Have you ever thought about taking your business abroad? It may seem more daunting than it actually is, consider these 5 steps before selling abroad and decide if there’s a space for your business outside the UK.
Deciding whether to sell abroad is a tough call for entrepreneurs and businesses: selling into new markets and putting your name out there on a global stage could transform your business.
The buzz and excitement of travelling to other countries and doing deals can be hugely rewarding, but venturing abroad doesn’t come without risks if you are not fully prepared. So, here’s the top 5 things to consider.
1. Find your niche and do your research
A huge amount of research is needed before you spend time and energy expanding abroad, but there’s a lot of help available. Your first point of call should be the UK Government department that’s focuses solely on helping businesses expand abroad, take a look at ExportingisGreat.gov.uk
Of course, you need to be sure there’s a market for what you do, and for a price that’s profitable. Some of the research will be obvious, but much will be less so: what regulations might affect how you operate, how will you find your first customers, the cost of converting foreign currency, licenses you might need in order to operate, how to solve conflicts. You can never do enough research and you can never plan far enough in advance.
2. Expand for the right reasons
The grass always seems greener on the other side of the fence, so make sure that you are expanding abroad for the right reasons. That’s not to say don’t do it, but don’t do it because it seems easier or more profitable.
Make sure your business is thriving in your home market first. “Many companies expand too quickly,” says Jon Fjeld, executive director of the Center for Entrepreneurship and Innovation at Duke University. “If you are required to travel to drum-up business abroad, first make sure your business is running smoothly enough so that [you] don’t have to focus on it constantly” Fjeld says.
3. Build your product for an international market
You should expect to have to adapt your product or service to some degree when selling outside your domestic market. Remember, it’s not just about what you sell, it’s the complete end-to-end customer experience from the first time a potential customer clicks on a link or sees an ad to buying and using whatever it is you sell. And after-sale support can just be as important.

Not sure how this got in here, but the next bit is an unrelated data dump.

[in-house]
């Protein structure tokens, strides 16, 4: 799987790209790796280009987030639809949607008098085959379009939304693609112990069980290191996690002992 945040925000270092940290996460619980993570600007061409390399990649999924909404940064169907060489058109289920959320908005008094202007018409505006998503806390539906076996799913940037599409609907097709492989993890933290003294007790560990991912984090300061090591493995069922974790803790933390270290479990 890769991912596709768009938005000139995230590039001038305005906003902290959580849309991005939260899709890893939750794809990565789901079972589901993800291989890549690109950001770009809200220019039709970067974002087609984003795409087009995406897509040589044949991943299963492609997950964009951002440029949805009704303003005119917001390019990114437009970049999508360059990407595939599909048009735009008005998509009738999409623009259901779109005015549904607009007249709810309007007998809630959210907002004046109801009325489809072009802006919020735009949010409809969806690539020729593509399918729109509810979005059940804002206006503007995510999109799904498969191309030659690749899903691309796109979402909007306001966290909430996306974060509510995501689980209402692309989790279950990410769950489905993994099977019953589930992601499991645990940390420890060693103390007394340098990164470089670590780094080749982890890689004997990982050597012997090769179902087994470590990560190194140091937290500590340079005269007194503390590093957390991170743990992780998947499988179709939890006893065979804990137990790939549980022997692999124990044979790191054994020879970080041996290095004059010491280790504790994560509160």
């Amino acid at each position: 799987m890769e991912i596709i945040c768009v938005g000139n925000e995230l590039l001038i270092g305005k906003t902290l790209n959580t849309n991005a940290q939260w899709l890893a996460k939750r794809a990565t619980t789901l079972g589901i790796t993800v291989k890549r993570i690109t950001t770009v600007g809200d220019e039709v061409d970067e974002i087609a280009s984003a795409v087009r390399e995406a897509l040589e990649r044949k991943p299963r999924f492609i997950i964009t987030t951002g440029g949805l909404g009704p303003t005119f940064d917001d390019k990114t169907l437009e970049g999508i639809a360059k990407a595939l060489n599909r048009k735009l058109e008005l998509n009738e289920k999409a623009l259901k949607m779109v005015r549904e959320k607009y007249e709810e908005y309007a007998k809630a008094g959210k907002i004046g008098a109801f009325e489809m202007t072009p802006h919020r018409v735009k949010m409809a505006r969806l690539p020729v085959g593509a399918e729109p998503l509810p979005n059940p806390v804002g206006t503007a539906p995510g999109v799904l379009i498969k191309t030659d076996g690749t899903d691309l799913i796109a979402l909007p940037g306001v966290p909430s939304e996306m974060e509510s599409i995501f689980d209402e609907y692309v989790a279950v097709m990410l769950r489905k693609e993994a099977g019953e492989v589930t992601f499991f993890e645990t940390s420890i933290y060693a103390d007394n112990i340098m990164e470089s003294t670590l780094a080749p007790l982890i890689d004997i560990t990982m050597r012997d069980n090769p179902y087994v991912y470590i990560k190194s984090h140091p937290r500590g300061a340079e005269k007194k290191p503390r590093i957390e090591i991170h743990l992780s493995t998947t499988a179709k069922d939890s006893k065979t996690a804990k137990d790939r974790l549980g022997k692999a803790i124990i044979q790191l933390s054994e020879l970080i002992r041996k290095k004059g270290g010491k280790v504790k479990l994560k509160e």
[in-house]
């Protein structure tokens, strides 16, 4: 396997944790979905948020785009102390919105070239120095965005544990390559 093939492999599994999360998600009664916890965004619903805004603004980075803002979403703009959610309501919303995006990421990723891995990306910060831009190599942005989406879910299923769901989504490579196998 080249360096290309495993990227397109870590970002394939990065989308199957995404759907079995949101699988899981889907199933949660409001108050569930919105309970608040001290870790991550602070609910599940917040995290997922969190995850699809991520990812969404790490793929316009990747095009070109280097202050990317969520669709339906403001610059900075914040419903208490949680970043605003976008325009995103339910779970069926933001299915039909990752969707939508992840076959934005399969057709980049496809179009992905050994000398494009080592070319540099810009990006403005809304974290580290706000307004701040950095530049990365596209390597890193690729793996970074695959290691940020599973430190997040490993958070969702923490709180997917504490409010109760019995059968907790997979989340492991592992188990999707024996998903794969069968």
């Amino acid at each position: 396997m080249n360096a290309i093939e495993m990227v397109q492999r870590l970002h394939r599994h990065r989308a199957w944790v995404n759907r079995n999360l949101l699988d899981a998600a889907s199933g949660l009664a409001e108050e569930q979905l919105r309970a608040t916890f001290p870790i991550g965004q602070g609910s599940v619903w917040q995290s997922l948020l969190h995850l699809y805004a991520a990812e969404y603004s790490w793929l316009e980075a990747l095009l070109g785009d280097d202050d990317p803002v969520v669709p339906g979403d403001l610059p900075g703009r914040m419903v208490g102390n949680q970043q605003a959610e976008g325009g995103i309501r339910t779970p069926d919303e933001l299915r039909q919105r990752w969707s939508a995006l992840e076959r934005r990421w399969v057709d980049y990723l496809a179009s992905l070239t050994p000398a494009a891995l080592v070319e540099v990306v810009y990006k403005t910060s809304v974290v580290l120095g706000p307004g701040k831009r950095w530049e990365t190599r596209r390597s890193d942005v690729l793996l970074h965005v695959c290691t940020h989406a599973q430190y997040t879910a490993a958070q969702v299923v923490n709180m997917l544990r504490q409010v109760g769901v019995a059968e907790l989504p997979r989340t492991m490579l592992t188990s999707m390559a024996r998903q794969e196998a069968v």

So for example, is or should your website be in the language of the market you want to expand into? Remember, the first person that visits your site might be an influencer for an eventual sale so is it fair to expect them to be fluent in English?
How you package your service to the potential buyer is essential. Look at the competitor’s sites in the local market. If you view their website in Chrome, it will Google translate the webpage for you, but when it comes to critical and accurate translations, you might prefer to trust human translators from a reputable agency.
4. Understand the cultural implications of doing business abroad
Closing a deal abroad can be a vastly different experience than you’re probably used to, comments James Hunt, assistant professor of entrepreneurship at Georgetown University’s McDonough School of Business. “Some business cultures struggle to say, ‘No, we aren’t interested’ which means you can have an extremely long and costly sales process that never actually lead to a sale.”
Such behavior is especially prevalent in China and Scandinavia”, he mentions. “To avoid this problem, look for customers who have bought similar items or services in the past, sometimes it’s better to cut off talks if they lag for too long” Hunt says.
5. Find an international partner
For many, the best way to break into a new market is to sell through a partner. They’ll know the language, culture and contacts that could take you years to assimilate.
What kind of partner you need depends on your business model – it might be that you need someone to facilitate the first meetings and hopefully the first sales, or it might be that you need a partner that can act fully on your behalf to both sell and support your products abroad.
While this helps keep your costs down, beware, as forming and maintaining a partnership takes time and you will need to look closely at your financial business case for selling abroad if it means your margins shrink considerably..
Enjoy the journey
If you do look to expand abroad, above all, enjoy the journey. Going to new markets, experiencing new business cultures, making new friends and partners can be tremendously rewarding. By considering these 5 essential elements we hope your organisation can realise the full potential of the global marketplace.